Canadian banks are prepared for increased activity as the March 1 deadline for contributing to a Registered Retirement Savings Plan (RRSP) approaches, but they don’t anticipate as much activity as last year. According to the BMO Financial Group annual study issued in February, only 46% of Canadians plan to make contributions to RRSP accounts this year as opposed to 50% for last year.
However, there is a paradox. Those that have contributed already have deposited on average $5,088 vs. last year’s average of $3,984. From the banks’ point of view, it is not clear whether the larger deposits will make up for the fact that fewer people are putting money in.
What is clear is that Canadians are finding reasons not to contribute to RRSPs. According to the BMO survey, 42% of Canadians say they don’t have enough money to contribute. Another 28% say current expenses prevent them from making a deposit, and 10% prefer another type of investment.
To make matters worse, about half of Canadians who are in the 55-64 age bracket and don’t have an employer pension fund have saved less than $3,000 for their retirement years.
Whatever the excuse for not putting money in an RRSP, many Canadians are headed for financial disaster when they reach retirement.
Among those who do plan to contribute to RRSP accounts this year, 40% say they want to have money to survive in their retirement years, and 35% are contributing because they want to do more than survive. They want an ideal lifestyle during retirement. Some 39% say they are stashing their tax refund in an RRSP.
The low depositor turnout may be the result of Canadians not understanding the benefits of an RRSP. Any money deposited in an RRSP is tax-deferred. There will be no current tax on it, and it will be taxed when it is used in retirement, presumably at a lower rate because income will be lower then. Pulling the RRSP funds out of your current earnings also lowers your current tax rate because it reduces your taxable income.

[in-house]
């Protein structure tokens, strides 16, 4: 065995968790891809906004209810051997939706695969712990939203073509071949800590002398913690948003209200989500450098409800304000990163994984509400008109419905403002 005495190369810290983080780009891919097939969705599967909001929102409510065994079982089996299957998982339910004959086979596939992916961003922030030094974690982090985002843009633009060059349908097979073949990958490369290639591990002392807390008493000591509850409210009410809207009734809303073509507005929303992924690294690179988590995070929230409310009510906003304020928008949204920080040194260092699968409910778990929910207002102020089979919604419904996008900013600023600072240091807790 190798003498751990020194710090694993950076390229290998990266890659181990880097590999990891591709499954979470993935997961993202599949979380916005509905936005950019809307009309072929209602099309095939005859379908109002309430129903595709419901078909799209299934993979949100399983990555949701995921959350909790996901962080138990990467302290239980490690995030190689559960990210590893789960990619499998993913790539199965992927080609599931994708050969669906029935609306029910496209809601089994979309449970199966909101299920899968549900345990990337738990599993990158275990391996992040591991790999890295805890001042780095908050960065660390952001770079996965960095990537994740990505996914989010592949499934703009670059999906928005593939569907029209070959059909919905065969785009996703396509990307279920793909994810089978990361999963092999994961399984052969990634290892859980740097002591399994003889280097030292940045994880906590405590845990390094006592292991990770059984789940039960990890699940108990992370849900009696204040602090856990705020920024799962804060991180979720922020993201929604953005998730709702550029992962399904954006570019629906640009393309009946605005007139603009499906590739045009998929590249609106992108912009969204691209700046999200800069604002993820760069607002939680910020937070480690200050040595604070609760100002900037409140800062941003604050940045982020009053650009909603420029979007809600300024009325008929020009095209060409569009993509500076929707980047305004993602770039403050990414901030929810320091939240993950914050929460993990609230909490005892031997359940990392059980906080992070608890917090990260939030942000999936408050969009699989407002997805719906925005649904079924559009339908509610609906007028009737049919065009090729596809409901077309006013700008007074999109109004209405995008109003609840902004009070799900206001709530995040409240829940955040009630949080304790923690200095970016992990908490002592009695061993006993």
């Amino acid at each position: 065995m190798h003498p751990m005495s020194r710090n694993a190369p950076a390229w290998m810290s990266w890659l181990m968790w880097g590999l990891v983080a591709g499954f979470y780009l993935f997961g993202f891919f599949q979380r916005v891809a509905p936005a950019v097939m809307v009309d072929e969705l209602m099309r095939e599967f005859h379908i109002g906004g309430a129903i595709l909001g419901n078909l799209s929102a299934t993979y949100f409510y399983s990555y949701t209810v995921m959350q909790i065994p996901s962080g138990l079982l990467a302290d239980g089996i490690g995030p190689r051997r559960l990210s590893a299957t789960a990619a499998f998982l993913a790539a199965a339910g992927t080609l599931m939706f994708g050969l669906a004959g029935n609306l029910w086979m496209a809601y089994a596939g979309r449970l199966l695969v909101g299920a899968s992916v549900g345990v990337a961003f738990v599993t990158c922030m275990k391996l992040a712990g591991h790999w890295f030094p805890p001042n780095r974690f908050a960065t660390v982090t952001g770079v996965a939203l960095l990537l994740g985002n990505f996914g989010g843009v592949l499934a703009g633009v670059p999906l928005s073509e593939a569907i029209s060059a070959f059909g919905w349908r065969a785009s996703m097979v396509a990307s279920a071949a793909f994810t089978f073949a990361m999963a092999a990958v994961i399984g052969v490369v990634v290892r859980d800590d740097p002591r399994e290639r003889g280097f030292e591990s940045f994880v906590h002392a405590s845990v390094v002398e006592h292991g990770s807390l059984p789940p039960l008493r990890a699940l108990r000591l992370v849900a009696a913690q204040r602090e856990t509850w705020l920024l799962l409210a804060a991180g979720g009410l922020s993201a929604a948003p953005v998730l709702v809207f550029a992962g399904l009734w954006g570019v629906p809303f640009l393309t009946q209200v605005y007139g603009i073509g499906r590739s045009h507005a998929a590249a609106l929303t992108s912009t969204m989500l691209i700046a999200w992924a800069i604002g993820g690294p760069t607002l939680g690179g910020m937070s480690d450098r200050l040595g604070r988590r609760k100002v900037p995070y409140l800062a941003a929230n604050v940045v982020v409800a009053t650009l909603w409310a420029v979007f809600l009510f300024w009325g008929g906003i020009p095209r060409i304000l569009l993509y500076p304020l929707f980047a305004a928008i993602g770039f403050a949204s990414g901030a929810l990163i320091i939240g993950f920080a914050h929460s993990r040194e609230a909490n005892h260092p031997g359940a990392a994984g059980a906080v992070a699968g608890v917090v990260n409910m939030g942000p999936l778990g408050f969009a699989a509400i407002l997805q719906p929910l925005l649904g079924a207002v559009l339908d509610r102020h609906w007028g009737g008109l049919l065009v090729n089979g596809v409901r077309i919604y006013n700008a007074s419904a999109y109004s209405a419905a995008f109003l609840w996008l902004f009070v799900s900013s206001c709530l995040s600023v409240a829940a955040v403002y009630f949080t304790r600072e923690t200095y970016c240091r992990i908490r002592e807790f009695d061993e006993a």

Perhaps one of the greatest benefits, however, is that the owner of an RRSP can invest the money in stocks. Many Canadians who are preparing for their retirement years don’t realize the value they can get by investing retirement funds in the stock market. For example, the S&P/TSX Composite Total Return Index has shown an average annual return of 7.3% over a period of 20 years.
That percentage is higher than investors can get on interest-bearing accounts by far. Many would-be investors look at the ups and downs of the stock market in the short term and worry that they will lose money. But with a longer view, it is clear that stocks are the best value. Earning over 7% on average will give investors more money for retirement.
Another factor that could increase the number of Canadians who will contribute to an RRSP is if they realize they don’t have to start investing in stocks right away. They can put their cash into their retirement accounts and make investing decisions later. One bank, Banque Nationale du Canada, is running a “Contribute now and decide later” campaign to attract customers who aren’t ready to choose investments.
Canadians who decide not to set aside money for retirement are paying higher taxes than they have to right now and will have no way to support themselves in their later years.
There is no reason an RRSP should be a hard sell. It is one of those rare products that offers no downside. Depositing even a small amount can encourage the savings habit, and earning over 7% a year is like getting free money.
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